FIG. 10 schematically illustrates the overall system arrangement including the central processor 12 coupled via the cable network 16 to a pair of illustrated arm sets 14. The central processor 12 is appropriately programmed, as depicted by program block 106, to control commands transmitted to each arm set to undergo designated displacements as functions of time, and to monitor arm set performance or compliance with such commands. The cable network 16 includes a communications cable 22 for each arm set 14, wherein the communications cable 22 is threaded lengthwise along the assembled arm set components and is connected serially as previously described to the multiple active joint connectors 18 of each arm set. Importantly, one of the conductors of the cable network 16 may be coupled to an appropriate power source, such as a 50 volt dc power supply 108 for powering the drive motors 64 of the individual joint connectors.
FIG. 11 comprises a more detailed schematic diagram depicting the electrical coupling of a representative joint connector 18 to the associated communications cable 22. More particularly, the illustrative communications cable 22 includes five individual conductors which are appropriately coupled electrically to components of the joint connector 18 between the terminal sets 98 and 104 associated with that joint connector. As shown, a relatively low power source such as about five volts dc together with a ground line are coupled to a joint control processor 110, which comprises the on-board microprocessor means for the joint connector. The higher power source 108 for the drive motor 64 is coupled together with the ground line to a motor drive subsystem 112. The remaining two conductors comprise a serial master for transmitting position command signals to the joint control processor 110, and a serial slave for conveying responsive data back to the central processor 12. Conveniently, the processor system 110 and the motor drive subsystem 112 are mounted on-board relative to the associated joint connector by direct mounting onto the end wall 66 of the base sleeve 38 (FIG. 7).
The joint control processor 110 comprises, in the preferred form, a solid state component programmed for receiving a position command signal from the central processor 12 and for individually interpreting the command signal to power the associated drive motor 64 through a selected rotational increment and direction. As is known in the art, the processor 110 performs this function by referencing each position command signal against tabulated reference positions stored in the memory of the processor 110, with appropriate interpolative processes to yield the desired joint connector displacement within an acceptable range of error. The tabulated reference positions will be unique to each of the joint connectors in accordance with the physical design and work space requirements of the individual arm set 14, based upon mathematical modeling processes which are generally known and understood by those skilled in the art. A preferred solid state device for performing these functions comprises an Intel Microcontroller Model 8095 with an appropriate clock chip and ROM subsystem used in conjunction therewith. Alternately, an Intel Microprocessor Model 8096 with integrated ROM subsystem can be used.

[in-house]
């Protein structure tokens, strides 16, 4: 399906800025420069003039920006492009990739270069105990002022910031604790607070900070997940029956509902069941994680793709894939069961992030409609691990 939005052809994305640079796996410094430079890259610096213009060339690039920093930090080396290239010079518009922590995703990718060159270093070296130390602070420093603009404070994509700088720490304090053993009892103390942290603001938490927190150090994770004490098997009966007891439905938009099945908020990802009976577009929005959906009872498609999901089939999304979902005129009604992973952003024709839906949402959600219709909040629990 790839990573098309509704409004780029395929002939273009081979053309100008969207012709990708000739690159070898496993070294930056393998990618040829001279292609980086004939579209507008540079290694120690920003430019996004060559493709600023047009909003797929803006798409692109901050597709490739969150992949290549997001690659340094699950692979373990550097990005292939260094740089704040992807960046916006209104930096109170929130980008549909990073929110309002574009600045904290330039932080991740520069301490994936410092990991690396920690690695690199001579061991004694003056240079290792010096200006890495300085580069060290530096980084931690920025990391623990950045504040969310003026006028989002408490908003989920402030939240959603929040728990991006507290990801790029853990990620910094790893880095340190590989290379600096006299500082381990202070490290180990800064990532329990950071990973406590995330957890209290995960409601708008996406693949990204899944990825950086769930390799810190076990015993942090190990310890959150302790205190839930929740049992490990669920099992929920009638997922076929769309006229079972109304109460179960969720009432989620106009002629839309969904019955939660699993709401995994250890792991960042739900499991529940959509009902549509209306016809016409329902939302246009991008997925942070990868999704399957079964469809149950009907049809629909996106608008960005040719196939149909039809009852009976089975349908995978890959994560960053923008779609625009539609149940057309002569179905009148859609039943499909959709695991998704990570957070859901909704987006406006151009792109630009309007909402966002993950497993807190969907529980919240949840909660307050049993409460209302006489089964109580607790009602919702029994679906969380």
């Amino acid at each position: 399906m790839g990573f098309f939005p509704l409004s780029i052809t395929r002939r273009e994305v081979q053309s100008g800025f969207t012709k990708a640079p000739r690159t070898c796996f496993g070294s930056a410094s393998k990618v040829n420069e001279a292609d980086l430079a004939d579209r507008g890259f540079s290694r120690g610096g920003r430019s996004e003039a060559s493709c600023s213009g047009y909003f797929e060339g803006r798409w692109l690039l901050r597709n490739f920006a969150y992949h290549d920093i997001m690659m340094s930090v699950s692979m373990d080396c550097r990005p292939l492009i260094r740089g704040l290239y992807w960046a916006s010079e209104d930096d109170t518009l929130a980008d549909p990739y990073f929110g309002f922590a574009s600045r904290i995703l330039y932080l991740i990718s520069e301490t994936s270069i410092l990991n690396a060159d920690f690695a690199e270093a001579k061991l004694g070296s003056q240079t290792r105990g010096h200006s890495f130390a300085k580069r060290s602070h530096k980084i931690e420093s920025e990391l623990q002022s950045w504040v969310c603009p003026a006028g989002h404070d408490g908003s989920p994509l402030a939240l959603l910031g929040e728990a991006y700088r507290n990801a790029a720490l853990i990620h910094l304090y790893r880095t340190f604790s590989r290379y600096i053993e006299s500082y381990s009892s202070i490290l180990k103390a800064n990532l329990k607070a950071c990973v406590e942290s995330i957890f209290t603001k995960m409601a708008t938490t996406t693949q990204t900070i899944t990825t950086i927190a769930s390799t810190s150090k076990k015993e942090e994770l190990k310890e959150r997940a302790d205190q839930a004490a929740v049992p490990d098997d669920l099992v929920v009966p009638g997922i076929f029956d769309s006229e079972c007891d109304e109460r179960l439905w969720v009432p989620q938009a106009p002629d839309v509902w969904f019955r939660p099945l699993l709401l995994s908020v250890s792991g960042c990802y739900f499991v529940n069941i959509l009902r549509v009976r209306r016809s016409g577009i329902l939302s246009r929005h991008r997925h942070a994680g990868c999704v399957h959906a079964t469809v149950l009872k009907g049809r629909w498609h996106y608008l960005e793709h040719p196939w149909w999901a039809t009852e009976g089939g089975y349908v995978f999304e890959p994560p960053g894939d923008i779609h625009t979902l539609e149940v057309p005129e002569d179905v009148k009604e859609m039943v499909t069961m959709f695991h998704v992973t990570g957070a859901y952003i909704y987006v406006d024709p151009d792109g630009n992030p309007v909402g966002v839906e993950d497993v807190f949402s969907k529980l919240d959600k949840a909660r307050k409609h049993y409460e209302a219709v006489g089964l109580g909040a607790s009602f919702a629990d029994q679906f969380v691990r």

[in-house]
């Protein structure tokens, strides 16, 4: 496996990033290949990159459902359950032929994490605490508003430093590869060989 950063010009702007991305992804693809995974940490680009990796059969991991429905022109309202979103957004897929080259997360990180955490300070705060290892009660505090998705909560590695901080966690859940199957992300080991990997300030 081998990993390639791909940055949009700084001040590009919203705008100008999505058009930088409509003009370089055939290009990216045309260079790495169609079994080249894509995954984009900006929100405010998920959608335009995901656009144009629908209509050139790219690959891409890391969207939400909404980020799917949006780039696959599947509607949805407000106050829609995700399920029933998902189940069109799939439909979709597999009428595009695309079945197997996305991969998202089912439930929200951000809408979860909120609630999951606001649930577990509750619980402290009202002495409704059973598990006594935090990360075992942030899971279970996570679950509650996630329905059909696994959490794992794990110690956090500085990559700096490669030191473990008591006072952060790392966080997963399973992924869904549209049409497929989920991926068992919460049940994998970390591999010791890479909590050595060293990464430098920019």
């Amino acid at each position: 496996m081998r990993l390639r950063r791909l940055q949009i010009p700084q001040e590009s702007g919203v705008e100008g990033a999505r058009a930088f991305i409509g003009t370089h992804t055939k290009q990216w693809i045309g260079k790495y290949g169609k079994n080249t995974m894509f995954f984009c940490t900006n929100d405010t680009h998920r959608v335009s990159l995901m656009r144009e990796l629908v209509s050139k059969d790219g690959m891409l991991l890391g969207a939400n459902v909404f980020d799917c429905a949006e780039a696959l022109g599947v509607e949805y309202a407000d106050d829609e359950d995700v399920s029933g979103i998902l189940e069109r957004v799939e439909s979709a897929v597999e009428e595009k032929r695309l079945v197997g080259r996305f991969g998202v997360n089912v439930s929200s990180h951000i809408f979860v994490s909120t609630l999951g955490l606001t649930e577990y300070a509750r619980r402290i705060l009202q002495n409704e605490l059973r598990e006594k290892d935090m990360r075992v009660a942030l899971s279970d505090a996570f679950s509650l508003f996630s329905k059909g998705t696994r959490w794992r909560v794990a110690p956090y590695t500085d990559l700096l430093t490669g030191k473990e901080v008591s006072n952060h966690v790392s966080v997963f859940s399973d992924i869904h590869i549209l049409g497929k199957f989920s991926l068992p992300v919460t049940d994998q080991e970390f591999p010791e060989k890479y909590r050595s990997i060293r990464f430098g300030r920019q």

As depicted in FIGS. 11 and 12, the joint control processor 110 is associated with a position sensor 114 for providing a direct indication of actual joint connector displacement direction and magnitude. This position sensor 114 provides inputs to the processor 110 for feedback comparison between actual and commanded joint connector positions, and appropriate correction of actual position to minimize or eliminate operational errors. A preferred position sensor 114 comprises an optical detector 116 (FIG. 12) which can be mounted directly on the drive sleeve end wall 66 (FIG. 7) for monitoring drive shaft rotation, for example, by detecting rotation of an apertured disk (not shown) internal to the detector 16 and mounted on the drive shaft. The detector 116 provides a pair of output signals in quadrature as dual channel inputs to the processor 110, wherein these inputs cooperatively represent drive shaft position at any given point in time. Although a suitable optical detector may take various forms, one preferred detector construction comprises an opto-electronic pulse encoder such as the series 012H encoder marketed by MicroMo Electronics, Inc. of St. Petersburg, Fla.
The joint control processor 110 responds to the position command signal as modified by actual position error correction to control the motor drive subsystem 112, as viewed in FIGS. 11-13. In this regard, the motor drive subsystem 112 comprises conventional pulse width modulation circuitry for providing an output on one of two motor conductors 118 and 120 coupled to a motor power stage circuit 122 (FIG. 13), in accordance with the desired direction of motor rotation. The duty cycle of the pulse width modulated signal is directly proportional to the desired motor speed, and is appropriately controlled by the joint control processor 110.